This activity is all about fun facts and helps older teenage or adult learners to practise question forms.

Katherine Bilsborough

This activity works well with mixed ability classes because students who might be less confident with their English have an opportunity of doing well because of their general knowledge.

First the students try to complete some trivia sentences as a warmer. Next, students work in pairs or small groups to complete a 'Fun Facts' worksheet and plan the questions. Then they get into pairs to check each other's answers and practise their questions. Finally, as an extension activity for homework and the next lesson, students use the internet to find out their own interesting fun fact.

Activity type

Pair work and group work


CEFR level B2+


Older teenagers and adults


Students need one copy of either the Student A or Student B worksheet.


Part one

Introduce the topic of trivia and fun facts by writing the following 'interesting facts' on the board and ask students to complete the sentences in pairs or small groups. Do the first one as a whole class.

  • It's against the law to have a pet dog in ...  (answer: Iceland)
  • The cigarette lighter was invented ... (answer: before the match)
  • Leonardo da Vinci invented ... (answer: scissors)
  • Earth is the only planet ... (answer: not named after a god)
  • Butterflies taste with ... (answer: their feet)

After five minutes, ask groups for the answers and award points for correct ones.

Part two

Divide the class into two groups, A and B.

Give the students in group A a copy of the Student A worksheet.

Give the students in group B a copy of the Student B worksheet. 

Students work together in pairs or small groups (each pair or small group should be all As or all Bs) to try and complete the gaps on their worksheet. Make sure you give a strict time limit on this for both groups.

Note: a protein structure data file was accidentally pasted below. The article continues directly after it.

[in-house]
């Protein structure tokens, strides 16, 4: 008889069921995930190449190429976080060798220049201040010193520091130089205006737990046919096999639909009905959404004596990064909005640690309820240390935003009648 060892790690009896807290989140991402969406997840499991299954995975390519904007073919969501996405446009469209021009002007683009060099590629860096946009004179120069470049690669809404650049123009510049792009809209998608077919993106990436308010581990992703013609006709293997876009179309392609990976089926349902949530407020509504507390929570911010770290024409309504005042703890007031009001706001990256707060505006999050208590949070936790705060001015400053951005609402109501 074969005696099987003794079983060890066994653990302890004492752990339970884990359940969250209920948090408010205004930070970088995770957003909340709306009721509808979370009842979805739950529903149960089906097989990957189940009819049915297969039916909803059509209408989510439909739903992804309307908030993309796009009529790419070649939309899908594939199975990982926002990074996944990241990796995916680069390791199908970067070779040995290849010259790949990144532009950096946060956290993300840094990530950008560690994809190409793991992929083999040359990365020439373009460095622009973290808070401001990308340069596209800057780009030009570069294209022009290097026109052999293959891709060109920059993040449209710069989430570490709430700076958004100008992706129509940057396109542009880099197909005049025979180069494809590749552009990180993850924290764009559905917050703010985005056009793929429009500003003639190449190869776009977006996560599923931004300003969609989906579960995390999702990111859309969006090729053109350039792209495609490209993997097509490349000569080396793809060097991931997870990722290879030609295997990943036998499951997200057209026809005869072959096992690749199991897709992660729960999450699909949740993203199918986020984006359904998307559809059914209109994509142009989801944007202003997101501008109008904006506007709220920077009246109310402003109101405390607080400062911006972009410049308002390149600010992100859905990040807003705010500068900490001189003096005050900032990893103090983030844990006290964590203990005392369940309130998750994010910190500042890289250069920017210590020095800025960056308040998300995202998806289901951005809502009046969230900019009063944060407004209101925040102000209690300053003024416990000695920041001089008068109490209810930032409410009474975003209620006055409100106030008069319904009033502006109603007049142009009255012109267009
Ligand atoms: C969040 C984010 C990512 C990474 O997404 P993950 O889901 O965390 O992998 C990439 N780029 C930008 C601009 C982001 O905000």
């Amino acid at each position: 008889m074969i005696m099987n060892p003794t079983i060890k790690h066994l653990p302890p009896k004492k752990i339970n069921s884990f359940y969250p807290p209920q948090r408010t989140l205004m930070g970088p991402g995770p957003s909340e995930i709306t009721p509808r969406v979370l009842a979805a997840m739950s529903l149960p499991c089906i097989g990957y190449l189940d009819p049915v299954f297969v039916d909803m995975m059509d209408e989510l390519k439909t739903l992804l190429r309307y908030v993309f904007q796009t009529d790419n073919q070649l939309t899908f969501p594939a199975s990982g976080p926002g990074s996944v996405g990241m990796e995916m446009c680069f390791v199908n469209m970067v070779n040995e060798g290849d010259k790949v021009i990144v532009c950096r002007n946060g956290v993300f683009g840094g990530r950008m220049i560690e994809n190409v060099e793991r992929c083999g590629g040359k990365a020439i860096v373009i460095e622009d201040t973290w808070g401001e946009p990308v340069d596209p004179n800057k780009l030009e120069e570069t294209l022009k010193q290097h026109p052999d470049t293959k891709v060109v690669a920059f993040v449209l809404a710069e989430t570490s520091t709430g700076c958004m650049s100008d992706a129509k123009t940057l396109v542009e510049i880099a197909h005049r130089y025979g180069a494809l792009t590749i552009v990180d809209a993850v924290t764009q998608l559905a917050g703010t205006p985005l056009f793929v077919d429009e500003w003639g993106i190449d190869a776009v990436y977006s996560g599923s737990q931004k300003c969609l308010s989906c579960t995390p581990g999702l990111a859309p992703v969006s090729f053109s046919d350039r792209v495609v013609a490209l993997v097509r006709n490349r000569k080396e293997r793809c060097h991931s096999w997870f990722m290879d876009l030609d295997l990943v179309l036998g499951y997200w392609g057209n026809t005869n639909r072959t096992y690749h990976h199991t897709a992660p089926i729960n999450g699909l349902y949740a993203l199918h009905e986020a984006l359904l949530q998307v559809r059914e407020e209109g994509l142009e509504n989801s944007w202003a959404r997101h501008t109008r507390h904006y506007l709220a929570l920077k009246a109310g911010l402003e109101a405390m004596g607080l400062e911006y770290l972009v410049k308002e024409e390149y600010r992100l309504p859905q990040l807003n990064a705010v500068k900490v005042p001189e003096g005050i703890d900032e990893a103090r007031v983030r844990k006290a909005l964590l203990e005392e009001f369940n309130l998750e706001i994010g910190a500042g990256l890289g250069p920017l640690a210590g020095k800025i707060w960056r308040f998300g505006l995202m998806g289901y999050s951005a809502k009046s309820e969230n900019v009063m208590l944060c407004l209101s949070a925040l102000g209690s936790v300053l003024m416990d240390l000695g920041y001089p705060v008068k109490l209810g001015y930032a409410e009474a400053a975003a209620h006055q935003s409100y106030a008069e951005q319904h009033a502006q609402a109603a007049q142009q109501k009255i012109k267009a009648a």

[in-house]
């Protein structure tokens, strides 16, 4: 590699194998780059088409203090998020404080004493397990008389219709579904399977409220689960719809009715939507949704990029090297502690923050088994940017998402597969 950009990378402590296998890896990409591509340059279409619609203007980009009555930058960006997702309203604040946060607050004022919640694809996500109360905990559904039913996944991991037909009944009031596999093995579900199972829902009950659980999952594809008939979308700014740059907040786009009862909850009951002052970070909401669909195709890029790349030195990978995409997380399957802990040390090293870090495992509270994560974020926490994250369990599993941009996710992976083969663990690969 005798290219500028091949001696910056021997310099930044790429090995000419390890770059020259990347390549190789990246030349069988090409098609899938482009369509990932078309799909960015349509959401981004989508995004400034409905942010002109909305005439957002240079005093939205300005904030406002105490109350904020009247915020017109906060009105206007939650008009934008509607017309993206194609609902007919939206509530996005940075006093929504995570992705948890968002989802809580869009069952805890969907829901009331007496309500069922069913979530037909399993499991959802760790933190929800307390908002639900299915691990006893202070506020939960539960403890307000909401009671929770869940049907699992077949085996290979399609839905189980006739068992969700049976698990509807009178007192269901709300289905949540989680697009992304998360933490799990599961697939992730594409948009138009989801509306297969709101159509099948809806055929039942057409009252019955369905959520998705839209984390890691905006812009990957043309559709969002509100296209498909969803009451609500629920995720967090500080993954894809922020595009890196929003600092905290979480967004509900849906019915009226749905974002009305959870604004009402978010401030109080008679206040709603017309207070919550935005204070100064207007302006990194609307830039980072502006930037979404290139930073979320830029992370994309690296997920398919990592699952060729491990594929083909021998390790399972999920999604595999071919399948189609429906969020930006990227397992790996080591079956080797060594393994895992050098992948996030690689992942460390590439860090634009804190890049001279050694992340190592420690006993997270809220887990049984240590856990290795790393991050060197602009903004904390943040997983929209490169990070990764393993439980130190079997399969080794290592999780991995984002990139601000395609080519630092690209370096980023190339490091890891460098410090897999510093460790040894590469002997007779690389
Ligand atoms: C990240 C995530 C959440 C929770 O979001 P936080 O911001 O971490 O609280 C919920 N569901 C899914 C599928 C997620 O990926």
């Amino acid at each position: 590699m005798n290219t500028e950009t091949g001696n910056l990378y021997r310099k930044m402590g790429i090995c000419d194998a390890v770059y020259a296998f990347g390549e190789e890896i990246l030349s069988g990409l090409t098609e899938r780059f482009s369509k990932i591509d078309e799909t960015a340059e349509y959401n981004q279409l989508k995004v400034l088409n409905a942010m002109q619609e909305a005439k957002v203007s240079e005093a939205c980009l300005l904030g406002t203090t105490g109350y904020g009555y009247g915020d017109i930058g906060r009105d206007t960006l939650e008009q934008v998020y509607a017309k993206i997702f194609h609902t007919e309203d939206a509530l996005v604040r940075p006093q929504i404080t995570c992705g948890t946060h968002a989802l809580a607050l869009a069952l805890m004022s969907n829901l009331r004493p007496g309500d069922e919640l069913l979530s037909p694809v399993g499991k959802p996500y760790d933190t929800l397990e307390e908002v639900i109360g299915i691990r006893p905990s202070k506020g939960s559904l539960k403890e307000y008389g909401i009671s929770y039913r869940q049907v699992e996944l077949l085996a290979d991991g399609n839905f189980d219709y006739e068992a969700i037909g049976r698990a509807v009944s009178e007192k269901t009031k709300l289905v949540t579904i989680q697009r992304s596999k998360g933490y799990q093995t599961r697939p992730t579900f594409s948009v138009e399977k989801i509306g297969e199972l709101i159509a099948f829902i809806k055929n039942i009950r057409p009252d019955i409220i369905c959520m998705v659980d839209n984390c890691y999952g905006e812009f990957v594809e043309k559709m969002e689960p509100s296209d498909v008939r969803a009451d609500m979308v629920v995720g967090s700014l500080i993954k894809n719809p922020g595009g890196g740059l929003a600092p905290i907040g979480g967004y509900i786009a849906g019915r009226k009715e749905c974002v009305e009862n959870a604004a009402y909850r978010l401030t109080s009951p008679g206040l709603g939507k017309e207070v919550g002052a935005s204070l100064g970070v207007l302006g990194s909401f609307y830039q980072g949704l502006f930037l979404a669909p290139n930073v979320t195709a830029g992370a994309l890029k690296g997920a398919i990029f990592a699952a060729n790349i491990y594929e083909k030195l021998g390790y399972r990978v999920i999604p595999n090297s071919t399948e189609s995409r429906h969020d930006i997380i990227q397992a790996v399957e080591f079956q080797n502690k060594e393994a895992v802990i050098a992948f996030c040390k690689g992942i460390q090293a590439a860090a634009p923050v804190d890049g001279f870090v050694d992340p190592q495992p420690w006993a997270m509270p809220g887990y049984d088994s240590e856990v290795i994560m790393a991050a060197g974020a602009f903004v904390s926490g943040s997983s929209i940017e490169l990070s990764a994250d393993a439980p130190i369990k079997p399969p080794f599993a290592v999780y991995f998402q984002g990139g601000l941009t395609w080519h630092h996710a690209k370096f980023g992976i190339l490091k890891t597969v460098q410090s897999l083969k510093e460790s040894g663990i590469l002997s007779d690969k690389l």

Once the time is up, ask students to look at the gapped sentences and plan how to form the question they are going to ask to check their answer. Monitor students to make sure they are forming questions correctly. Write some of the examples below on the board as a model for students to follow.

For example:

  • Do 47% of dog owners in America sleep with their dogs?
  • Could you tell me if 47% of dog owners in America ...?
  • Is it true that 47% of dog owners in America ...?
  • What do 47% of dog owners in America do with their dogs?
  • What on earth do 47% of dog owners in America do with their dogs?

Before putting students into new pairs to check their answers, demonstrate the activity with a volunteer.

Now put students into pairs (one student A with one student B) and ask them to check their answers by asking appropriate questions. Student A has student B's answers on their worksheet, and vice versa. 

Make a note of any errors and address them at the end of the lesson. When everybody finishes, put students back into their original pairs or groups. Ask students which was the most surprising, interesting or funny fact.

Part three (homework and extension)

If students have access to a computer at home or in a library/school, ask them to find out at least one interesting and trivial fact for the following class. In the following class, students all write their sentences on the board (with the key information missing) for their classmates to guess. Alternatively, the teacher could collect all the facts in and use them over a period of weeks as a warmer at the start of each lesson.

If students don't have access to a computer, they could write one interesting 'fact' about themselves or someone they know. This could be phrased as a 'true or false' statement and, in the following lesson, other members of the class ask questions to discover if it is true or false.


Language Level

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